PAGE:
As we finish 2016, our thoughts at the BDN turn to the interesting people we met throughout the year. It’s been our privilege to share the snapshots of their lives, whether uplifting, tragic or surreal, with our readers.

Yet we know the story doesn’t end with our telling, and in fact, the story often changes greatly after we’ve told it. This makes “Whatever happened to …” a common refrain not only in our newsroom, but we expect, among the public as well.

That’s why, at the end of this year, we wanted to find out “whatever happened.” For the next few weeks, we’ll be touching base with several Mainers whose stories came to attention during the year. What we found may sadden, delight, or surprise. In all cases, we hope you enjoy them. You can read more of their stories here.

– Anthony Ronzio, Editor, BDN

CAMDEN, Maine — Katherine Bowen focuses on a printout of last year’s December calendar.

It’s creased and stained from age and handling. Every day is crammed with her mother’s black handwriting.

“We wrote down all my nurses and things like when I had fevers, low platelets, when friends visited,” 14-year-old Katherine said, turning to her mother, Heather. She points to a number. “I guess this is probably my white count?”

“Yup,” Heather said.

They’re quiet for a few moments.

“I didn’t even know we still have this,” Katherine said. “Most of this, I try not to remember.”

On Nov. 9, 2015, eight months after being diagnosed with a form of leukemia, Katherine checked into Boston Children’s Hospital for a bone marrow transplant from her older sister, Emily. She would stay there until well into January.

Christmas Eve last was marked on the calendar as her day to move into a nearby Ronald McDonald House and one step toward recovery. The family was packed and ready to go, but there were problems and leaving would have to wait.

Katherine cried.

“I remember the doctor or nurse or whoever asking me if I had any plans that were making me sadder than normal,” Katherine said. “I was like, tomorrow is Christmas and I wanted to be home for that. I had such a big thing to look forward to. Then I was just kind of crushed.”

Her father, Stephen Bowen, went on a two-hour quest through Boston to find a fake Christmas tree because a real one would be too risky for Katherine in her weakened condition. The family and the hospital room had what turned out to be a special Christmas, because even in the worst situations that’s what loving families do.

“It wasn’t the worst,” Katherine said. “It was pretty bad, but it wasn’t the worst.”

The family’s church had anticipated the situation and threw Katherine a Christmas party in early November. That memory and the million ways friends, family and strangers rallied around the Bowens moves Heather to tears. They’re happy tears.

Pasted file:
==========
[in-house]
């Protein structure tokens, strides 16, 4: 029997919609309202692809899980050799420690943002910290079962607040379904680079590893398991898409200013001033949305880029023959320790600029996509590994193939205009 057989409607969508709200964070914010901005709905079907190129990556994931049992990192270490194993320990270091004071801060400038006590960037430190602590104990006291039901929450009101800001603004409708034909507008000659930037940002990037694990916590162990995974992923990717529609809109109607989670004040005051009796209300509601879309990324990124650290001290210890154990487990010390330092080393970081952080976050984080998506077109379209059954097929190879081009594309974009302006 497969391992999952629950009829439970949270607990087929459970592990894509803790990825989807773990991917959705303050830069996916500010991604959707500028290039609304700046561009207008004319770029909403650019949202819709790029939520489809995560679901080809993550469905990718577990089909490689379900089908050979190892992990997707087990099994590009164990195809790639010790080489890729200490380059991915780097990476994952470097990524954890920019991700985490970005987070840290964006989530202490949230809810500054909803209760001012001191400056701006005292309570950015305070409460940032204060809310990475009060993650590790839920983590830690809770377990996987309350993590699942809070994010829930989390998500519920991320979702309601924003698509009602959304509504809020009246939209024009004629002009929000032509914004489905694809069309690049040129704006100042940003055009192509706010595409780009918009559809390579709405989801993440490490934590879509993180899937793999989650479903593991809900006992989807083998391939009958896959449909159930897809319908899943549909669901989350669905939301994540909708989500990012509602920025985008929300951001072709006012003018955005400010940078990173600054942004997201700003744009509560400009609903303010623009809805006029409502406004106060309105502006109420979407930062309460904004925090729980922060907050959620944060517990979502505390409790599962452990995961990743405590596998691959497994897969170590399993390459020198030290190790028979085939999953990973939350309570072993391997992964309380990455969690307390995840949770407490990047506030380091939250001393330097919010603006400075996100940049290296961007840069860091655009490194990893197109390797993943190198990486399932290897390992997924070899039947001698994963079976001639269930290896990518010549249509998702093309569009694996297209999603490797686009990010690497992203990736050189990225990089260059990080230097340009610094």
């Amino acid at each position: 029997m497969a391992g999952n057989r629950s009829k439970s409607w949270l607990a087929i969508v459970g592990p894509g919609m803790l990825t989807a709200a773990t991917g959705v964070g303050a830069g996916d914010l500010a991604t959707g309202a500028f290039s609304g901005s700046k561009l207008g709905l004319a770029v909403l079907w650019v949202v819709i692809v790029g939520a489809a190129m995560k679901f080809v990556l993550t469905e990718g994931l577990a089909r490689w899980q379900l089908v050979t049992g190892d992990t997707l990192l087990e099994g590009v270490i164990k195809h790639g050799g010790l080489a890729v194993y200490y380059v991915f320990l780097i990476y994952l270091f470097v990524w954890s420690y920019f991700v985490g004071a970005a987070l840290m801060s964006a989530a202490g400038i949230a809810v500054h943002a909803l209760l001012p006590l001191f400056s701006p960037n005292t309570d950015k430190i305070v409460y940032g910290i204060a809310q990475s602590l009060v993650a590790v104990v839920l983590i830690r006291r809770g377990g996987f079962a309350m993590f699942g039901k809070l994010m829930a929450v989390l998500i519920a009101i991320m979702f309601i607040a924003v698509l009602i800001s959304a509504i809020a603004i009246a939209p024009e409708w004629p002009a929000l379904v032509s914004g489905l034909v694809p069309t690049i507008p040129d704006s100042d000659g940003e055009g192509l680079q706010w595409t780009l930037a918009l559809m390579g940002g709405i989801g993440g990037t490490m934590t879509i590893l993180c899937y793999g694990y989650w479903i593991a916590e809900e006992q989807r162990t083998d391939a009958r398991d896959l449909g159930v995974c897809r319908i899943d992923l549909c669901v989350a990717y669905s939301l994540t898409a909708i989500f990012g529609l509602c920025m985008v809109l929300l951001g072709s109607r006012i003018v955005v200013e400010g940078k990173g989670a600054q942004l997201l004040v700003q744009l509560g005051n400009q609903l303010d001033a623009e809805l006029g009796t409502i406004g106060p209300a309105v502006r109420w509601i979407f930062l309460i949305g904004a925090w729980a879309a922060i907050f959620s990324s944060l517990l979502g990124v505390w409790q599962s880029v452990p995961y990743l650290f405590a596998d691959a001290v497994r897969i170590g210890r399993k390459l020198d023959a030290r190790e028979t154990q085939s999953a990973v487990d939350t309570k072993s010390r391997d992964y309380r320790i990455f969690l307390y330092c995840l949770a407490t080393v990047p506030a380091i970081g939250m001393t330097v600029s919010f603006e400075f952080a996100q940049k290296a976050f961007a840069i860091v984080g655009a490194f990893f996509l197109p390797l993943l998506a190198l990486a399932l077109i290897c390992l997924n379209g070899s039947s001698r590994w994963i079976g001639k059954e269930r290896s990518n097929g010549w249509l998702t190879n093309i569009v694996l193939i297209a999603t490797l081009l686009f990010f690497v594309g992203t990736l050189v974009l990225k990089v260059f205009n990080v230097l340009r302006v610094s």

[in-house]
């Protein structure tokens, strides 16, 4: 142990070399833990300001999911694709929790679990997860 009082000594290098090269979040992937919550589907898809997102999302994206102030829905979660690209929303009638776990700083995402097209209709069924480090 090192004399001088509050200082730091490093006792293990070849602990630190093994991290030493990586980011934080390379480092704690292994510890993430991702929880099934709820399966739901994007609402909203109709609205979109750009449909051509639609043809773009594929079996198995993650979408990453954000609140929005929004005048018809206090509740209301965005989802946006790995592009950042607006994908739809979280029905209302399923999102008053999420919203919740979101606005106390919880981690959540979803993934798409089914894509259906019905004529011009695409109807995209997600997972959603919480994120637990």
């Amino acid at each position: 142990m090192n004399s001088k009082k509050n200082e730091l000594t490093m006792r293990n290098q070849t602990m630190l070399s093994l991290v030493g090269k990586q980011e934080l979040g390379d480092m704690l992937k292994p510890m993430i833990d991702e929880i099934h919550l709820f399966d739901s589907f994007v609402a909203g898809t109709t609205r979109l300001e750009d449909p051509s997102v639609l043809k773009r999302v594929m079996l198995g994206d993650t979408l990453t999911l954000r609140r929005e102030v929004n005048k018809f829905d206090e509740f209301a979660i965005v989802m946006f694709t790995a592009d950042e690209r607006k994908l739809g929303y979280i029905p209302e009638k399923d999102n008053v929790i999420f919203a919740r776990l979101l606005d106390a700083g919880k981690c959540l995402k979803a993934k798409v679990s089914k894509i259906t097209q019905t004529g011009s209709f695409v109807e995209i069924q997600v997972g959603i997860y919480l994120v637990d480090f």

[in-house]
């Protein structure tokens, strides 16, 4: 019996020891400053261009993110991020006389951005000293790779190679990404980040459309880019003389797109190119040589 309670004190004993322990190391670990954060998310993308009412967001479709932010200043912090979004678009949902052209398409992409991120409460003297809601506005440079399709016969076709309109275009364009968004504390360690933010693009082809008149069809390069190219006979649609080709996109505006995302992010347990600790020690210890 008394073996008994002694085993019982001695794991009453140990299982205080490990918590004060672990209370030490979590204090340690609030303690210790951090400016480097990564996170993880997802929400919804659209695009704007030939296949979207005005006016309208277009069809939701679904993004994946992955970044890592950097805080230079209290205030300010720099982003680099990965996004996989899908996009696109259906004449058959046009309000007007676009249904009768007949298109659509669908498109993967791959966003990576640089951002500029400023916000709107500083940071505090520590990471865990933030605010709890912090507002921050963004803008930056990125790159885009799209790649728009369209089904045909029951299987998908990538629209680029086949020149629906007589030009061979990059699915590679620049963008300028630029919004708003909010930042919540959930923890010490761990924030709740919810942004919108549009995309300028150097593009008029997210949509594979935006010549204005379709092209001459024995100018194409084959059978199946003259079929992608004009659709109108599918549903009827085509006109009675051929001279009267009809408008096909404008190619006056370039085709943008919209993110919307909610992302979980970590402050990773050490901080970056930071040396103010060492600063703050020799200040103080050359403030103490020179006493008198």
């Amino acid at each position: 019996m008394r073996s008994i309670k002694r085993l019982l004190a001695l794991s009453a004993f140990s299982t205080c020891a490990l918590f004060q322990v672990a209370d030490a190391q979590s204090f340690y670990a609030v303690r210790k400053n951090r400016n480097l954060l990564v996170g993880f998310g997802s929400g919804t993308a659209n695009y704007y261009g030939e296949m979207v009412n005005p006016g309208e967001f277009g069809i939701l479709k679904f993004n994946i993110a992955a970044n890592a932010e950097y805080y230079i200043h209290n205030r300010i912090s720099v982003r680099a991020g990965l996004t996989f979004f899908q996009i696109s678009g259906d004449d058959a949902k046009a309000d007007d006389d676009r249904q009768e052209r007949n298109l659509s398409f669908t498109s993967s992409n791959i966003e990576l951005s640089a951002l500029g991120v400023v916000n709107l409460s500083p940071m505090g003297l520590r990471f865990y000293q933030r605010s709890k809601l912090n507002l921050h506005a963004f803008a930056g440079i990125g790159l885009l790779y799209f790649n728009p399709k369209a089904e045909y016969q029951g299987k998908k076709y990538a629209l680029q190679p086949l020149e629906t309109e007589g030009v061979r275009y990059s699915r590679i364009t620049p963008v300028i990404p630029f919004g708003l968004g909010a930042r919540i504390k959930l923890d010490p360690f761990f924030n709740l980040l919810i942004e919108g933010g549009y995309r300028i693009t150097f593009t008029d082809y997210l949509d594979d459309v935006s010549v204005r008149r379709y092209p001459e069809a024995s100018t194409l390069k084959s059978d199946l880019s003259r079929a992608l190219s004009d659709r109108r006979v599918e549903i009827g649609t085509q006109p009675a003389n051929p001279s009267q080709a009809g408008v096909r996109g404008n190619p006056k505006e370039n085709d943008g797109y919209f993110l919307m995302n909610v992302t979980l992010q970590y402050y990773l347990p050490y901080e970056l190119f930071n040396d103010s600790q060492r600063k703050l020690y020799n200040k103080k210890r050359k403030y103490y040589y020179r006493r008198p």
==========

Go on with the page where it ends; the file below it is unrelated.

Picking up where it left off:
“They had pulled everything out of storage and decorated the whole church,” she said. “We even lit candles and sang ‘Silent Night.’ It was beautiful, just to have everybody there with us.”

For weeks, Katherine had hours to fill and nothing to do but try not to think about her illness. At times she read a book a day. That didn’t count when her father read to her for the first time since she was a young child. Their favorite was a series about a girl named Flavia De Luce who is obsessed with poison and chemistry and solving mysteries.

The superhero video games they played together led Stephen to give Katherine a miniature Incredible Hulk, which she found hiding in a different spot every morning. The Hulk is still making the rounds.

“It gets packed in Steve’s bag sometimes, when he travels or runs away with things from his office at home,” Heather said.

Normalcy returned, step by step. The first time Katherine and her mother walked into the grocery store together after she left the hospital, they looked at each other and burst into tears. The happy kind.

“That was something I didn’t think was going to be as big a deal as it was, because it was just an everyday thing. I was just…” Katherine said, trailing off.

“Feeling normal again?” Heather said.

“Yes,” Katherine said.

In June, Katherine’s eighth-grade class graduated from Camden-Rockport Middle School. She had spent much of the year attending classes remotely with her laptop connected to a classroom robot that she called Bob.

Doctors told Katherine she could sit near the door, as long as she wore a mask. When her name was called, the mask came off and Katherine’s classmates saw her face — not in a picture, not through a computer screen, not just in their memories — for the first time in months. They all stood and cheered.

In July, Katherine played bass guitar on the mainstage at the North Atlantic Blues Festival in Rockland — she aspires for a career as a musician. In mid-August, she started tryouts for field hockey. On Aug. 31, she returned to school. That was the first day all her medical restrictions were officially lifted. She’d gone from 33 pills per day to one.

Katherine went to a salon last week for the first time since losing her hair. It used to be straight, but it grew back wavy. Heather no longer writes events like that on a calendar the way she did for so many horrors.

“For a while I was only remembering the bad things,” Katherine said, studying the calendar again. “Looking at this actually makes me kind of more happy than sad. It was so long ago, and I’m fine now. This was all bad, but it’s over.”


Christopher Cousins

Christopher Cousins has worked as a journalist in Maine for more than 15 years and covered state government for numerous media organizations before joining the Bangor Daily News in 2009.